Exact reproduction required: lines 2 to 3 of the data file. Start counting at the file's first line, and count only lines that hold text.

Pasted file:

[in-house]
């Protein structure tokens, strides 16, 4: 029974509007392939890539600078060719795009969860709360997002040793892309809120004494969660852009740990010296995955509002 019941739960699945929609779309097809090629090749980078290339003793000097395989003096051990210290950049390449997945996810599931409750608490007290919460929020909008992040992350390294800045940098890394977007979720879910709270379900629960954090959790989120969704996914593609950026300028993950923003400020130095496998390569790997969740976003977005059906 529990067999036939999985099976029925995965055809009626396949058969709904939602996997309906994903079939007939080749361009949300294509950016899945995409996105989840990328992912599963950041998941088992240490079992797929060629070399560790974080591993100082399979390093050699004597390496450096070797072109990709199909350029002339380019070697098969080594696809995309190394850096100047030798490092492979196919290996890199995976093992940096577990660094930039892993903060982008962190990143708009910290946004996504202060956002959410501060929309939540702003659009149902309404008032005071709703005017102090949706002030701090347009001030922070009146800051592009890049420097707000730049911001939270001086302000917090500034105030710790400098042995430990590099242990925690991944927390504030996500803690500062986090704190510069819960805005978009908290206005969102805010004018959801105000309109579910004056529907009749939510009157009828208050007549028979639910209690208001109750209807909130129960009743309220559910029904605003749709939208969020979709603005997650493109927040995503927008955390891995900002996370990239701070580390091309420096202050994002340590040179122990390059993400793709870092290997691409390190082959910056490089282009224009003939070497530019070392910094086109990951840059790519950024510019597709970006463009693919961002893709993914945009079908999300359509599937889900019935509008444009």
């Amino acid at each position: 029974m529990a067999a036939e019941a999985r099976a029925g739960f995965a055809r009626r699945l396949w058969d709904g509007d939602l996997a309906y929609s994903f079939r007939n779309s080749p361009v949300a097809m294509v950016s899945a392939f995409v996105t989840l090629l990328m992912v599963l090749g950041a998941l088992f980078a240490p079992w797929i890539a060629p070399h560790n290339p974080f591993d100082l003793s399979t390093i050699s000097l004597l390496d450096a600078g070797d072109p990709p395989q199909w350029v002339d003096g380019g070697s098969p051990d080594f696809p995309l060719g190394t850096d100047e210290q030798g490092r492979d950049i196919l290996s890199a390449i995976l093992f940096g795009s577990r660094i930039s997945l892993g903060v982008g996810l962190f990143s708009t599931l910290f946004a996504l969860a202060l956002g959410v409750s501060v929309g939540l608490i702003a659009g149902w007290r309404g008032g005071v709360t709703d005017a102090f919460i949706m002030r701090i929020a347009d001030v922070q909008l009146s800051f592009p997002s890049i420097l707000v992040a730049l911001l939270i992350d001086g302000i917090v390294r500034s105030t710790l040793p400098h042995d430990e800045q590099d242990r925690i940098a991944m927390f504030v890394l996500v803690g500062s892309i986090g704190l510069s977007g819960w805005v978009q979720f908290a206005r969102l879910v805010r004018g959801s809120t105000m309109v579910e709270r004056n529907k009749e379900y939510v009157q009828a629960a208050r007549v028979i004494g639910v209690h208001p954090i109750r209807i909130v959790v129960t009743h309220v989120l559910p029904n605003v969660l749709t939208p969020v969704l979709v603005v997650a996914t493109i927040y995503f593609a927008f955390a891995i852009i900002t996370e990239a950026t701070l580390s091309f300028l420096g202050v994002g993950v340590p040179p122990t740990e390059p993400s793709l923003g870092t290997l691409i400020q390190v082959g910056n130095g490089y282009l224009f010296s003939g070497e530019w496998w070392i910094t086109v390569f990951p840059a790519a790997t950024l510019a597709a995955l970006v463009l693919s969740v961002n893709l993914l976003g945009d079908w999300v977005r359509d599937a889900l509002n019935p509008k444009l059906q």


């Protein structure tokens, strides 16, 4: 029974509007392939890539600078060719795009969860709360997002040793892309809120004494969660852009740990010296995955509002 019941739960699945929609779309097809090629090749980078290339003793000097395989003096051990210290950049390449997945996810599931409750608490007290919460929020909008992040992350390294800045940098890394977007979720879910709270379900629960954090959790989120969704996914593609950026300028993950923003400020130095496998390569790997969740976003977005059906 529990067999036939999985099976029925995965055809009626396949058969709904939602996997309906994903079939007939080749361009949300294509950016899945995409996105989840990328992912599963950041998941088992240490079992797929060629070399560790974080591993100082399979390093050699004597390496450096070797072109990709199909350029002339380019070697098969080594696809995309190394850096100047030798490092492979196919290996890199995976093992940096577990660094930039892993903060982008962190990143708009910290946004996504202060956002959410501060929309939540702003659009149902309404008032005071709703005017102090949706002030701090347009001030922070009146800051592009890049420097707000730049911001939270001086302000917090500034105030710790400098042995430990590099242990925690991944927390504030996500803690500062986090704190510069819960805005978009908290206005969102805010004018959801105000309109579910004056529907009749939510009157009828208050007549028979639910209690208001109750209807909130129960009743309220559910029904605003749709939208969020979709603005997650493109927040995503927008955390891995900002996370990239701070580390091309420096202050994002340590040179122990390059993400793709870092290997691409390190082959910056490089282009224009003939070497530019070392910094086109990951840059790519950024510019597709970006463009693919961002893709993914945009079908999300359509599937889900019935509008444009």
């Amino acid at each position: 029974m529990a067999a036939e019941a999985r099976a029925g739960f995965a055809r009626r699945l396949w058969d709904g509007d939602l996997a309906y929609s994903f079939r007939n779309s080749p361009v949300a097809m294509v950016s899945a392939f995409v996105t989840l090629l990328m992912v599963l090749g950041a998941l088992f980078a240490p079992w797929i890539a060629p070399h560790n290339p974080f591993d100082l003793s399979t390093i050699s000097l004597l390496d450096a600078g070797d072109p990709p395989q199909w350029v002339d003096g380019g070697s098969p051990d080594f696809p995309l060719g190394t850096d100047e210290q030798g490092r492979d950049i196919l290996s890199a390449i995976l093992f940096g795009s577990r660094i930039s997945l892993g903060v982008g996810l962190f990143s708009t599931l910290f946004a996504l969860a202060l956002g959410v409750s501060v929309g939540l608490i702003a659009g149902w007290r309404g008032g005071v709360t709703d005017a102090f919460i949706m002030r701090i929020a347009d001030v922070q909008l009146s800051f592009p997002s890049i420097l707000v992040a730049l911001l939270i992350d001086g302000i917090v390294r500034s105030t710790l040793p400098h042995d430990e800045q590099d242990r925690i940098a991944m927390f504030v890394l996500v803690g500062s892309i986090g704190l510069s977007g819960w805005v978009q979720f908290a206005r969102l879910v805010r004018g959801s809120t105000m309109v579910e709270r004056n529907k009749e379900y939510v009157q009828a629960a208050r007549v028979i004494g639910v209690h208001p954090i109750r209807i909130v959790v129960t009743h309220v989120l559910p029904n605003v969660l749709t939208p969020v969704l979709v603005v997650a996914t493109i927040y995503f593609a927008f955390a891995i852009i900002t996370e990239a950026t701070l580390s091309f300028l420096g202050v994002g993950v340590p040179p122990t740990e390059p993400s793709l923003g870092t290997l691409i400020q390190v082959g910056n130095g490089y282009l224009f010296s003939g070497e530019w496998w070392i910094t086109v390569f990951p840059a790519a790997t950024l510019a597709a995955l970006v463009l693919s969740v961002n893709l993914l976003g945009d079908w999300v977005r359509d599937a889900l509002n019935p509008k444009l059906q």